It is distressing when, despite the difficulties in getting mainstream Hollywood to cast actors from different ethnic backgrounds at all and the steep uphill climb for black storytellers to break through, political correctness must then add insult to injury, thereby choking the life out of diversity in cinema. It has given black filmmakers nowhere to go, so when a few finally do break through, almost no one pays any attention. — or all the attention is spent looking for flaws. Precious is “too unflattering,” “Do the Right Thing” is too angry. Antwone Fisher is too “syrupy.” The porridge is never just right, thus progress is stopped whenever it gets going.

Does this mean people should shut up about it? I don’t think so. But I do think we all need to exhale a little, loosen our belts a little, and all the storytellers a little more freedom.  How about we give artists the flexibility to explore varying characters?  As long as they aren’t deliberately racist, sexist, homophobic or hateful why would anyone complain about a great film like Lincoln arriving in theaters? Can the white-dominated film critics try to broaden their own definition of what makes a great film by perhaps questioning their own perceptions of culture-based narratives?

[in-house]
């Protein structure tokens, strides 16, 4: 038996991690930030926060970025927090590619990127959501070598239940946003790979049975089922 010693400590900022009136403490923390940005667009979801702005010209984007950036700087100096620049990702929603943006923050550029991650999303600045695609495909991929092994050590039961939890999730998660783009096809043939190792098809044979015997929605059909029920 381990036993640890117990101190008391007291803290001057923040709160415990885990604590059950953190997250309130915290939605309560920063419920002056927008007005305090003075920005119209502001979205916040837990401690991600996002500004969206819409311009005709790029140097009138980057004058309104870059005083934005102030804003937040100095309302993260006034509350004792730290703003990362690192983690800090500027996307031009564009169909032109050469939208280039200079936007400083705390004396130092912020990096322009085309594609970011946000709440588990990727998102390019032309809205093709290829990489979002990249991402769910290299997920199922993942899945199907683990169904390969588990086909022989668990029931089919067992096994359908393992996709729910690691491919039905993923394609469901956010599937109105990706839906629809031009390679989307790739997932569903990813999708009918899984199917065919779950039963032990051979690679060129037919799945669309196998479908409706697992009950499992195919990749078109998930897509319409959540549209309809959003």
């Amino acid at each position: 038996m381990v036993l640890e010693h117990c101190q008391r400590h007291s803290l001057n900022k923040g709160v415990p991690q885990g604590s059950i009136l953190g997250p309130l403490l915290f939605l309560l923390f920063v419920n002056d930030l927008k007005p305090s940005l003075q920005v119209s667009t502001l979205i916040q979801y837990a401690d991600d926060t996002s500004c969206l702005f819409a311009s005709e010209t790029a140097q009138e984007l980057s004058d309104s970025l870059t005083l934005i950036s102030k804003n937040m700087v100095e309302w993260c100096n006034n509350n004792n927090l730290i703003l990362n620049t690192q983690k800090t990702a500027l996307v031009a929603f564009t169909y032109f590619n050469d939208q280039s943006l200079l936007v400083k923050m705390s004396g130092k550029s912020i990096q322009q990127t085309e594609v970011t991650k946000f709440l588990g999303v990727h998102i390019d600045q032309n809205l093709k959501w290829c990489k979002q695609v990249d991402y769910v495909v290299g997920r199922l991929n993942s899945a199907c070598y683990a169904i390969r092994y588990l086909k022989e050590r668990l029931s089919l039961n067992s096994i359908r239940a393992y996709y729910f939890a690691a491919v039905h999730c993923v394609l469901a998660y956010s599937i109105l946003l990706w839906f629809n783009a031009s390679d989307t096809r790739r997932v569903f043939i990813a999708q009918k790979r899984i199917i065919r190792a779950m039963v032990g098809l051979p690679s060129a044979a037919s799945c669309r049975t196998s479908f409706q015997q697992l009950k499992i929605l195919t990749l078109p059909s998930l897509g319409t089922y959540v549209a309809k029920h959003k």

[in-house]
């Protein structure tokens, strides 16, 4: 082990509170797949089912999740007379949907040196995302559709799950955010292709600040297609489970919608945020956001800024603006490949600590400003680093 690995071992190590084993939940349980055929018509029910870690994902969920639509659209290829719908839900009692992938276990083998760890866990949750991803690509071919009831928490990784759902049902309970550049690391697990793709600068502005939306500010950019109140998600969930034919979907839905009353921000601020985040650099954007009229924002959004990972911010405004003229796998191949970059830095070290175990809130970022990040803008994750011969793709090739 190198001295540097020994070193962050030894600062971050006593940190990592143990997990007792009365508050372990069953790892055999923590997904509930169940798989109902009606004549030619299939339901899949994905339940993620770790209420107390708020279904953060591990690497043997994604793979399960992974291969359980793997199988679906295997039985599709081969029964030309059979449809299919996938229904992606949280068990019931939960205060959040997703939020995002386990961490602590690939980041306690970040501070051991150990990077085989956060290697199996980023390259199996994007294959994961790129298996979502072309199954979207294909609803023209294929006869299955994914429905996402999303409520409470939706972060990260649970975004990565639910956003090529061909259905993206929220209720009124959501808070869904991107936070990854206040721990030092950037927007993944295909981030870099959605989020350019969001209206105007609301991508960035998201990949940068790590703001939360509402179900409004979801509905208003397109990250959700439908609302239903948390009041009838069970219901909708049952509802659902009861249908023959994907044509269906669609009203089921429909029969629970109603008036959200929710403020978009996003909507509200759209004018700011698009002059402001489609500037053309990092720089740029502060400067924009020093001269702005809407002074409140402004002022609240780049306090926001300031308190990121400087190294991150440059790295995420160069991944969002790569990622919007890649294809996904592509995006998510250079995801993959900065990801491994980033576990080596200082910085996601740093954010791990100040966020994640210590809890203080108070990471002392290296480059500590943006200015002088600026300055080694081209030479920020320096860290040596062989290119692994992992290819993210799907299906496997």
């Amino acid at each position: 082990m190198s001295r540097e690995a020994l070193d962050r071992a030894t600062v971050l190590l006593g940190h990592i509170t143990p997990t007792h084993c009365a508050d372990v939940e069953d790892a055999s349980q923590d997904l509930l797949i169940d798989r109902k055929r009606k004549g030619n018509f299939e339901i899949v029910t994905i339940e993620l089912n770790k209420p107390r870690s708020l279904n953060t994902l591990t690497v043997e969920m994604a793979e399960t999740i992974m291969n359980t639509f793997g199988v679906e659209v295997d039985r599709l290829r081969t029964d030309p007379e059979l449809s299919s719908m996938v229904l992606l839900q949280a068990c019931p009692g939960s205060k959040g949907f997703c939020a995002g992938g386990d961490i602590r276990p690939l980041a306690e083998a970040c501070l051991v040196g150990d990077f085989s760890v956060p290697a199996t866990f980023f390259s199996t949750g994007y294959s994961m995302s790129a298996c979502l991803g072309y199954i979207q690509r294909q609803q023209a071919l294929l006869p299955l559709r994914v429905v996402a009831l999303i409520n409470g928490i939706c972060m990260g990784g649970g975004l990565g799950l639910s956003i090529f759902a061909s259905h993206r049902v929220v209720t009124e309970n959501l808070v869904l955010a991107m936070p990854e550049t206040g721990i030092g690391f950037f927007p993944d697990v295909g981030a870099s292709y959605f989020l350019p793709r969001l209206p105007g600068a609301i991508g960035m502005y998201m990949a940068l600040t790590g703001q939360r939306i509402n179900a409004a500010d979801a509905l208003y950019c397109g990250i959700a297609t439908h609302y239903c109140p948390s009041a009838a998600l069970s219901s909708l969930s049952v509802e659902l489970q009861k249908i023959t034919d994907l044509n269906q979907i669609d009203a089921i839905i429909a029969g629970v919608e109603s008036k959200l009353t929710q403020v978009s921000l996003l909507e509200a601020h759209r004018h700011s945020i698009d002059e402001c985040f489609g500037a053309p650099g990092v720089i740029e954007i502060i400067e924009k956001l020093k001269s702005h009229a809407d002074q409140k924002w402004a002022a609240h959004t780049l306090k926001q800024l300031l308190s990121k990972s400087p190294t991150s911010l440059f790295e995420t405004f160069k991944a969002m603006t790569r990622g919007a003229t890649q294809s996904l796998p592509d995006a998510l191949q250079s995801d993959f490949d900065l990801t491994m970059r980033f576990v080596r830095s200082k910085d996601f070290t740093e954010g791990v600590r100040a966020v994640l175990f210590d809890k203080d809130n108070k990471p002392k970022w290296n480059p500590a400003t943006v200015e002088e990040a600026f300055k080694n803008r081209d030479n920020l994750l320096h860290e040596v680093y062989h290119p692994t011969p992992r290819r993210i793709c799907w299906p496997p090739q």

As far as Masur’s complaints, well, wouldn’t it be nice if we could sprinkle fairy dust on our history and change how things were in 1865? Like wouldn’t it be fantastic if a self-freed slave burst through the doors of Congress and made a powerful speech too?  I’m sure we might have liked it if a butler stepped out of line back then, or the silent servants in the background suddenly interrupted the white conversations and started chatting along, unfettered in outspoken participation. If Steven Spielberg would only have painted a more palatable portrait of the black people in Lincoln, it would help us sleep better at night knowing that despite centuries of whipping them into submission, selling off their babies, raping them and fathering children with them that we didn’t subsequently acknowledge.  I’m sure that would make a lot of us feel a lot better.